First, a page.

Fixer: Boss is on verge of breakdown

23 Oct 2017 By PM Editorial

Sam Sales helps a reader whose HR director has transformed into a micromanager overnight

My HR director became a micromanager overnight. Something happened in his personal life a few months ago, which trust was a big part of, and soon he was saying he wanted to stop people ‘stealing’ time from him at work. He has created multiple reports and processes (one of the processes has 45 steps) as well as daily, weekly and monthly huddles. He is alienating his staff, but insists everything is fine and that he has stopped people ‘pretending’ they are doing their jobs. He is a good person and I feel sorry for him, but I need help.

From your description, I assume your manager has been through a significant life event such as a divorce, separation or estrangement of some kind. This type of experience is comparable to a trauma. And we know that people react to trauma in unique ways: some internalise what they’ve been through, some need to withdraw from their social circle for a while to regroup, and others throw themselves maniacally into other parts of their life, such as work.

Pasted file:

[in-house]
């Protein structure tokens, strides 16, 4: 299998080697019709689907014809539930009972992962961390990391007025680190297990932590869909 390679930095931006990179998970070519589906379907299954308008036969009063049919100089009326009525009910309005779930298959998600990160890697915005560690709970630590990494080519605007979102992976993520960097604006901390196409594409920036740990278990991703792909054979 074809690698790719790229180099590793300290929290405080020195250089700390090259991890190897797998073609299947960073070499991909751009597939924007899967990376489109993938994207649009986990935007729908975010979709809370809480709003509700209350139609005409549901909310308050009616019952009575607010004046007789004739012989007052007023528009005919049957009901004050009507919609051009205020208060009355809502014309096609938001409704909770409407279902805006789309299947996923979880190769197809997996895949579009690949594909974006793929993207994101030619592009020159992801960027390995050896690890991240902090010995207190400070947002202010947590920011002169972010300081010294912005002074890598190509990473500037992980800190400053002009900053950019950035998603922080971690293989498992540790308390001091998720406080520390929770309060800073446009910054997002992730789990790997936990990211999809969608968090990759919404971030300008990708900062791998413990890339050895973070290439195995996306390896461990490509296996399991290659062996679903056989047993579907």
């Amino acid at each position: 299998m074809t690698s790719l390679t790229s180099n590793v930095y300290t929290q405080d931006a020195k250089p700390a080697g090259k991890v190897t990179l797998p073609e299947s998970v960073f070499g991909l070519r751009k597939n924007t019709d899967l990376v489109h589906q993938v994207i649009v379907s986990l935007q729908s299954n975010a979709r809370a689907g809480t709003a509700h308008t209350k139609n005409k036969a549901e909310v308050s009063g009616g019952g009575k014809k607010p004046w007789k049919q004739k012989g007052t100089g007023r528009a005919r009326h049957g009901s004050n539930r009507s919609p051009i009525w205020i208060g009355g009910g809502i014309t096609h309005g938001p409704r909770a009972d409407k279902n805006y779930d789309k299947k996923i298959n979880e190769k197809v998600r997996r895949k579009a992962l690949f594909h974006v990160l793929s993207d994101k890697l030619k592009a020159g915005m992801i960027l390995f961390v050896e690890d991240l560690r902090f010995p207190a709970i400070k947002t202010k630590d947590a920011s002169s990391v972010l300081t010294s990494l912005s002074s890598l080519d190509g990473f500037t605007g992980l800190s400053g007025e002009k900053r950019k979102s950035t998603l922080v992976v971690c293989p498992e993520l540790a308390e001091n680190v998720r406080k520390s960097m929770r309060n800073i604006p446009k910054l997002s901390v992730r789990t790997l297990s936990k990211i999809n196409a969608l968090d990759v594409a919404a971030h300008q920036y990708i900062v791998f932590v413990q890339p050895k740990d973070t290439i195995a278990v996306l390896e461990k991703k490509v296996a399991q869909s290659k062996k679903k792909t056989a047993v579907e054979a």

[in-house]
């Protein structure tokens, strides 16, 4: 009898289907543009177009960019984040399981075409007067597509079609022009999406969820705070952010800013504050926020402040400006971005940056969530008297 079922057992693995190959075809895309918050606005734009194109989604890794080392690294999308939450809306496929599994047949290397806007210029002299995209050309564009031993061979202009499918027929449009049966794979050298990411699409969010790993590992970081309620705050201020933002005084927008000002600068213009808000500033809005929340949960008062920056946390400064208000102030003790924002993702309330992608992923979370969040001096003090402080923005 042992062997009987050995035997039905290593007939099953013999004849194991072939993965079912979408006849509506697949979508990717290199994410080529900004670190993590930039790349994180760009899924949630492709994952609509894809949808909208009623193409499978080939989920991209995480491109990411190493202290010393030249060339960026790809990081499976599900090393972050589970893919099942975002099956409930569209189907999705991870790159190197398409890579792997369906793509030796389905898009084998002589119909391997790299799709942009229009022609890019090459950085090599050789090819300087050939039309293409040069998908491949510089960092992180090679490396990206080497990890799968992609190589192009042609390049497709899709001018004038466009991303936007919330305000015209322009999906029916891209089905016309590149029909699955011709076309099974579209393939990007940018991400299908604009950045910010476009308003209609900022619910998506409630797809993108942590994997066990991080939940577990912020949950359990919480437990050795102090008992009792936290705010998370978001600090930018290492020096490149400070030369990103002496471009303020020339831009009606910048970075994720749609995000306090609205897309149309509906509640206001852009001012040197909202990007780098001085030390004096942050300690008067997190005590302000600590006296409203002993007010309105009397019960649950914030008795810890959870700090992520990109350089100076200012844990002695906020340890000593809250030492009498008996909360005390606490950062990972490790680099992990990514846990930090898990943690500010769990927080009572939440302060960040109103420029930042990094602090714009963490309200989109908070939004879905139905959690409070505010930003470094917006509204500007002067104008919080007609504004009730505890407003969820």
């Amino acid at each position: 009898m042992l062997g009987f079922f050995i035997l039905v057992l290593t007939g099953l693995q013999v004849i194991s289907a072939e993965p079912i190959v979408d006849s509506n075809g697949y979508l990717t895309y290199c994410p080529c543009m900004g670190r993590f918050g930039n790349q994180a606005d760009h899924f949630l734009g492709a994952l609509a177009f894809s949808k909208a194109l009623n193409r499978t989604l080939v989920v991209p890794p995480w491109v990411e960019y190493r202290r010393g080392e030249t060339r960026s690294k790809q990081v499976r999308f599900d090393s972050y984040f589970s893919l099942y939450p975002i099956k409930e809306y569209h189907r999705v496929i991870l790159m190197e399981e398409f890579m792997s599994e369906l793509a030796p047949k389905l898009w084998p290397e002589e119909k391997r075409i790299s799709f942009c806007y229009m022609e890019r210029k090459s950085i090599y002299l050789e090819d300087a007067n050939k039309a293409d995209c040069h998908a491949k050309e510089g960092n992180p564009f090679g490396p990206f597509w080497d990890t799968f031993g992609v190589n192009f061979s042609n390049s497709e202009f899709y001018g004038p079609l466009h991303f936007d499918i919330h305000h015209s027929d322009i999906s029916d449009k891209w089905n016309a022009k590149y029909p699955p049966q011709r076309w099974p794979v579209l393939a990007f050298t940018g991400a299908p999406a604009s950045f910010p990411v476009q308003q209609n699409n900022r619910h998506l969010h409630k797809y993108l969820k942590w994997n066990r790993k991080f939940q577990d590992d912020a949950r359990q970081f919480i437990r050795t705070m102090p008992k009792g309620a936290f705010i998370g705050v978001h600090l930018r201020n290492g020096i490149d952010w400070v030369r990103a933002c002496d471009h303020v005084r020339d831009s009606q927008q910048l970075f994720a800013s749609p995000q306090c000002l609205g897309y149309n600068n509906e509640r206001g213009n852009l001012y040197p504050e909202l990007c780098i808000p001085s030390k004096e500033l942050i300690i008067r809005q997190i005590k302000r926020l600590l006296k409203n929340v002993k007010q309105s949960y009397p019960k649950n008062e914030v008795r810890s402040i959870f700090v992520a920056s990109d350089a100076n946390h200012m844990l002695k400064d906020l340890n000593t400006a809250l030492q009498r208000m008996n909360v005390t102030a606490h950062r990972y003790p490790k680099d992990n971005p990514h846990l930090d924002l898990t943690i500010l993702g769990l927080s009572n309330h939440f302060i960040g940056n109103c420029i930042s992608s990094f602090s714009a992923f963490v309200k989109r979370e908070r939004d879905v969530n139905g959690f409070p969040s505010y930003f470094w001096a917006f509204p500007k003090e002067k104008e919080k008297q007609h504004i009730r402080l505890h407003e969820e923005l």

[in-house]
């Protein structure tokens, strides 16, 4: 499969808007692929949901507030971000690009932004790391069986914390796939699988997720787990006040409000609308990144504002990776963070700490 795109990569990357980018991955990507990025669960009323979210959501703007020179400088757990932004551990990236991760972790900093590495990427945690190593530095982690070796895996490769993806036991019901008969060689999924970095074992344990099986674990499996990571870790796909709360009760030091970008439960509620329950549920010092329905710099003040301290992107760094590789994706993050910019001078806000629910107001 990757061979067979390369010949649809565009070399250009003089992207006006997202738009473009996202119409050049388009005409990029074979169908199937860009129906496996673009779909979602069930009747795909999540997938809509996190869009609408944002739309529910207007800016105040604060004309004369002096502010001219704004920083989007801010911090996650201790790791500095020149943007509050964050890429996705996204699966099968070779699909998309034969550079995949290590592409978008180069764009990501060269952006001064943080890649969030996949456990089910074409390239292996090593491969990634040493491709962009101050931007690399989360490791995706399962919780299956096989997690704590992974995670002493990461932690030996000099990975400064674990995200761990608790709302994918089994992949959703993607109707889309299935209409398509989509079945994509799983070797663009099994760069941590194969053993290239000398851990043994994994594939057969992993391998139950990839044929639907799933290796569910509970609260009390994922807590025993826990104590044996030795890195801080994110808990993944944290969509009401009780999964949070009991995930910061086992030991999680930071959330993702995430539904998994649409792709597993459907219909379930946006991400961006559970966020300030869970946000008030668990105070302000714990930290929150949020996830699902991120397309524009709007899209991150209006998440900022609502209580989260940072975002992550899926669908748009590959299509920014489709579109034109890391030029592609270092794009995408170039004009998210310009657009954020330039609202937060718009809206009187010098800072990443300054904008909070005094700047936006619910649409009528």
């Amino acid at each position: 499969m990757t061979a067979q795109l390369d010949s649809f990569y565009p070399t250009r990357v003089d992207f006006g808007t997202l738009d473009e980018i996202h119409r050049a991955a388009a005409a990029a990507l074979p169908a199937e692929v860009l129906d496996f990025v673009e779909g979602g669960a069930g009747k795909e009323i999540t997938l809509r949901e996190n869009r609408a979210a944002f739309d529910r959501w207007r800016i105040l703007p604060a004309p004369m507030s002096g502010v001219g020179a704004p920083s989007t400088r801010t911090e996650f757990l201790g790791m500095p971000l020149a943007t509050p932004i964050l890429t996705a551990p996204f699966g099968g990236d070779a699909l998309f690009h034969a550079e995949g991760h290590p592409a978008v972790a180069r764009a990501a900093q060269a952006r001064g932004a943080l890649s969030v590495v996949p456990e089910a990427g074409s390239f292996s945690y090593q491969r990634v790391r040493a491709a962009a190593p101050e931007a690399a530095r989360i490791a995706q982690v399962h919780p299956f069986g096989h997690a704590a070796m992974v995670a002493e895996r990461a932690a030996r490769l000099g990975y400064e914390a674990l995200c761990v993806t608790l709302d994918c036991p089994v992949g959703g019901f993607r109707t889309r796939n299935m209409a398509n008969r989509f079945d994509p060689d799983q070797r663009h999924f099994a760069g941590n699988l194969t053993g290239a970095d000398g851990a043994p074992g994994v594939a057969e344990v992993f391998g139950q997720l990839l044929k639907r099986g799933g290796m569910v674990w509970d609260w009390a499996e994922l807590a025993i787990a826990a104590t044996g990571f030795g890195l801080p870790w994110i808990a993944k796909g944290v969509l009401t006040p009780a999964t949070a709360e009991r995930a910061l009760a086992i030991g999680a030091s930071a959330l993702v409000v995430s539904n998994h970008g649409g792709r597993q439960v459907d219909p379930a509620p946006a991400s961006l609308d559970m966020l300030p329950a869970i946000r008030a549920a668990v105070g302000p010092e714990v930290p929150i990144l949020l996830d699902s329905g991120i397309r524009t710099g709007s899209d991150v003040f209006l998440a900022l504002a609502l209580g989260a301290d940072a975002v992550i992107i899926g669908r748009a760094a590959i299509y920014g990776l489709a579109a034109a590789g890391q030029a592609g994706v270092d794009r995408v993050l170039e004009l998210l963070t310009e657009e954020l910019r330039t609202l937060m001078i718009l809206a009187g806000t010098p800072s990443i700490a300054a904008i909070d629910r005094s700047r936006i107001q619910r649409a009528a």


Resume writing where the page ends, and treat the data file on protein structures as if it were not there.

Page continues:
Work, I’d suggest, is the one domain your boss feels he can control, so the insane level of reporting he is putting in place and the way he is throwing out accusations about his staff could be an attempt to increase his influence and feel he is in command of this situation, even as the rest of his life becomes chaotic and unpredictable.

It’s clear that he needs professional help, but he is unlikely to welcome that suggestion from someone working for him, given how suspicious he is of employees’ motives at present. Could you get together with colleagues – these things are always better done by small groups – and take your observations to someone senior? Or perhaps he has a friend in the business you could talk to?

If you do go to someone senior, emphasise that your concern is for a well-respected and liked colleague’s wellbeing, rather than a gripe about the extra work he is making you do. Any sensible leader will see it is important to sensitively intervene. That could mean a spell away from the business, access to counselling and support when he returns to work. But over time, I think you’ll get your old boss back, and he will appreciate the way you’ve stepped in to save him from what could become a complete meltdown if left unchecked.

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